BRUSSELS (Reuters) - Commercial TV broadcasters, football leagues and film producers scored a win on Tuesday when European Union lawmakers watered down a copyright reform aimed at making more TV shows and films available online across borders.
EU lawmakers voted to restrict the scope of the copyright proposal to just news and current affairs, meaning broadcasters will be able to show their news content online across the EU after clearing the rights in their home country.
The original proposal by the European Commission would have applied to a much broader range of content including films, TV shows and sports matches.
“We regret the suggested narrowing down of the scope of the application of the country of origin principle to news and current affairs program‘s. This is disappointing for consumers as it will not allow for the scope of access to online services of broadcasters that we had hoped for,” said Nathalie Vandystadt, a spokeswoman for the Commission.
The media industry had opposed the original proposal, saying it would lead to de-facto pan-European licensing, diluting the value of exclusive rights and squeezing out smaller broadcasters that would be unable to afford pan-EU rights.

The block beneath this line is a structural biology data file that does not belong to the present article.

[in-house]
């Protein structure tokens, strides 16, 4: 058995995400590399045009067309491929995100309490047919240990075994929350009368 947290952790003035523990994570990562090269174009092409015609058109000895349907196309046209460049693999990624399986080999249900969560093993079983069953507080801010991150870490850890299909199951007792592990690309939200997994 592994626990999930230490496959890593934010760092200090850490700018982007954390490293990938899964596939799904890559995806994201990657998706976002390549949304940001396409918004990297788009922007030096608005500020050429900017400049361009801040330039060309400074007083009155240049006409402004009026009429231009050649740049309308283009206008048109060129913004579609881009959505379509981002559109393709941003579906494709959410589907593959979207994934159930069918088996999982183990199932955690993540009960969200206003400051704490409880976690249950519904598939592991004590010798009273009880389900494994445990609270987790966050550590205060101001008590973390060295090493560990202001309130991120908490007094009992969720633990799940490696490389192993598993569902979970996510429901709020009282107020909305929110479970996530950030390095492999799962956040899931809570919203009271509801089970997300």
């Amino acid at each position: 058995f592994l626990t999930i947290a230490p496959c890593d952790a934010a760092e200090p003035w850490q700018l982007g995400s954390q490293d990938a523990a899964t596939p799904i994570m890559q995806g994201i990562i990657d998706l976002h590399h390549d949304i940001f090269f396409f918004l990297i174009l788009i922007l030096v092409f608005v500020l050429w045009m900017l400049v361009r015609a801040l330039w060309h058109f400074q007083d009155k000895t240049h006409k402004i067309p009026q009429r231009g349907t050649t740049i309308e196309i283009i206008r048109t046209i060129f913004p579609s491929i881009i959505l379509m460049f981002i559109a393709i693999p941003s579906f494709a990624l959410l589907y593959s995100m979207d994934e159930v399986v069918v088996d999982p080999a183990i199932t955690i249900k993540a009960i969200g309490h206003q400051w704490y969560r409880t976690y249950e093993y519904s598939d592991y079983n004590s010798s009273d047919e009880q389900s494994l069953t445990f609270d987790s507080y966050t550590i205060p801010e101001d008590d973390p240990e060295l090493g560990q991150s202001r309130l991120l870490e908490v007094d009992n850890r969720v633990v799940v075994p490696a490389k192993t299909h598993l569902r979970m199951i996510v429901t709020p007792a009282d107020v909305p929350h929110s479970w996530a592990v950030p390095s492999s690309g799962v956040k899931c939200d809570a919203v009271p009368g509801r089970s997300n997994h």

Films and TV shows are often financed by selling exclusive distribution rights on a country-by-country basis to secure investment.
“Today’s vote acknowledges the importance of territorial exclusivity as the lifeblood of Europe’s creative industries,” said Mathieu Moreuil, chair of Creativity Works, a coalition of organizations representing commercial broadcasters, football leagues such as the Premier League and Hollywood film studios.
Tuesday’s vote is not final as the Parliament will have to find a compromise with member states in the coming months.
The Commission and public broadcasters say the reform will not make it impossible to license content on a country-by-country basis because rights holders could ask broadcasters to block viewers in another country from accessing the content during licensing negotiations.
“Without undermining the important principles of territoriality and contractual freedom, the original Commission proposal offered a good opportunity to enable European viewers and listeners to enjoy more of this content online and across borders,” said the European Broadcasting Union, which includes Deutsche Welle, the BBC and Germany’s ZDF.
But rights holders and commercial broadcasters fear that a separate EU antitrust case involving Hollywood studios’ movie-licensing deals with British pay-TV group Sky Plc could limit their ability to ask for content to be blocked for foreign viewers.
Reporting by Julia Fioretti; Editing by Lisa Shumaker